Agatha and Poirot’s 1ooth anniversary tale

Monday: Agatha & Poirot: Partners in Crime; (ITV, 9pm)

Sunday, 4th April 2021, 5:00 pm
The documentary is presented by Richard E Grant

She’s known as the First Lady of Crime, but what was Agatha Christie really like?

Despite writing an autobiography, which was published posthumously in 1977, she left surprisingly little evidence of her true personality. In fact, some aspects of her life are shrouded in almost as much mystery as the plots of her best-selling novels.

Publicly, she cultivated an image similar to that of one of her most famous creations, Miss Marple. But far from being a dowdy spinster like the ageing female detective, Christie had an exciting life, which included globe-trotting and becoming one of Britain’s first female surfers.

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Born in Devon in 1890, she was the daughter of Frederick Alvah Miller, an American with a private income, and his wife Clarissa. Her father died when she was a little girl, and her mother encouraged her daughter’s writing.

Despite this, at 16, Agatha went to Paris to study singing and piano; unfortunately her original intention to become a professional musician was scuppered by severe stage fright. Later, during a trip to Cairo with her mother, she wrote a novel and, on her return home, had her first literary success via several short stories.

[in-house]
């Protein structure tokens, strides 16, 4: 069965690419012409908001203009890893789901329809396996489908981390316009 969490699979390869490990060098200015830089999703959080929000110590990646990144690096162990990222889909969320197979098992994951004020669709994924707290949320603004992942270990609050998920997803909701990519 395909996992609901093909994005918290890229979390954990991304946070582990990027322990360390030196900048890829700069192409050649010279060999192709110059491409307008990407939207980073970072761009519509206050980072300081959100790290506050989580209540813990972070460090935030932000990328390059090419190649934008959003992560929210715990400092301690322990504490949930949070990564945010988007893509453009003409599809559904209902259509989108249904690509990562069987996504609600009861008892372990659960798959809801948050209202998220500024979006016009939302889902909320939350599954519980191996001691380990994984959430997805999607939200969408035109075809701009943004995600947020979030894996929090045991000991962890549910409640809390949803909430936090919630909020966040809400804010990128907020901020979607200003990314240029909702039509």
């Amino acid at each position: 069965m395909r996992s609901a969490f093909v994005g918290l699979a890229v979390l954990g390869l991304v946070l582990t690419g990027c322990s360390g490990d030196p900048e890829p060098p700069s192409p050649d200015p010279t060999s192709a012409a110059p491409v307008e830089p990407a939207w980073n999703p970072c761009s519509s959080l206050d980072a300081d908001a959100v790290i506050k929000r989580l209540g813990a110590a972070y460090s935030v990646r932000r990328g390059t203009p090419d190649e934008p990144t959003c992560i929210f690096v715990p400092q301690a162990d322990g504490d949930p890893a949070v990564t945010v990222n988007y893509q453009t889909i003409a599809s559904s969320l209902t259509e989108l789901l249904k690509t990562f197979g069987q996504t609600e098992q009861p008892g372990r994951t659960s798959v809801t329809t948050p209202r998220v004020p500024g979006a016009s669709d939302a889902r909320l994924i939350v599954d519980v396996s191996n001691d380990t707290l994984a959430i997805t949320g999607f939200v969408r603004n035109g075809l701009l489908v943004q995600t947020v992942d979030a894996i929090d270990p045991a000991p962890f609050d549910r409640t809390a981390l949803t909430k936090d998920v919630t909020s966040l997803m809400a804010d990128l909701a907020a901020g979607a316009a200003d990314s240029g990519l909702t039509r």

In 1914, she married her first husband, Archibald Christie, with whom she had her only child, a daughter. Archibald became a First World War hero, and during the conflict, Agatha worked as a nurse which enabled her to learn all about poisons – something that came in handy when she began penning detective novels.

Her first to be published, The Mysterious Affair at Styles, appeared in 1920 and introduced Belgian sleuth Hercule Poirot. He went on to feature in 32 more novels. Miss Marple didn’t appear until 1930 in The Sleeping Murder – the same year she married her second husband, archaeologist Max Mallowan – and she only plied her trade in a total of 12 tomes. Agatha also created the lesser-known detective duo Tommy and Tuppence, as well as Harley Quin, a semi-supernatural figure who solved mysteries alongside the more conventional Satterthwaite.

But it’s Poirot who is undoubtedly her most enduring creation, an instantly recognisable chap thanks to his odd appearance: “He was hardly more than five feet four inches but carried himself with great dignity,” said his friend Captain Hastings. “His head was exactly the shape of an egg, and he always perched it a little on one side. His moustache was very stiff and military. Even if everything on his face was covered, the tips of moustache and the pink-tipped nose would be visible. The neatness of his attire was almost incredible; I believe a speck of dust would have caused him more pain than a bullet wound.”

This documentary was produced to mark the 100th anniversary of Poirot’s first literary appearance, but is a year overdue. Nevertheless fans and newcomers will be fascinated by insights into Agatha’s life and the way in which various events inspired her beloved sleuth’s cases.

Richard E Grant is our host, and he also catches up with some of the writer’s celebrity enthusiasts (including Zoe Wanamaker and Hugh Fraser, who both starred in ITV’s Poirot alongside David Suchet) while delving deep into some of her most famous works, including Murder on the Orient Express and Death on the Nile.

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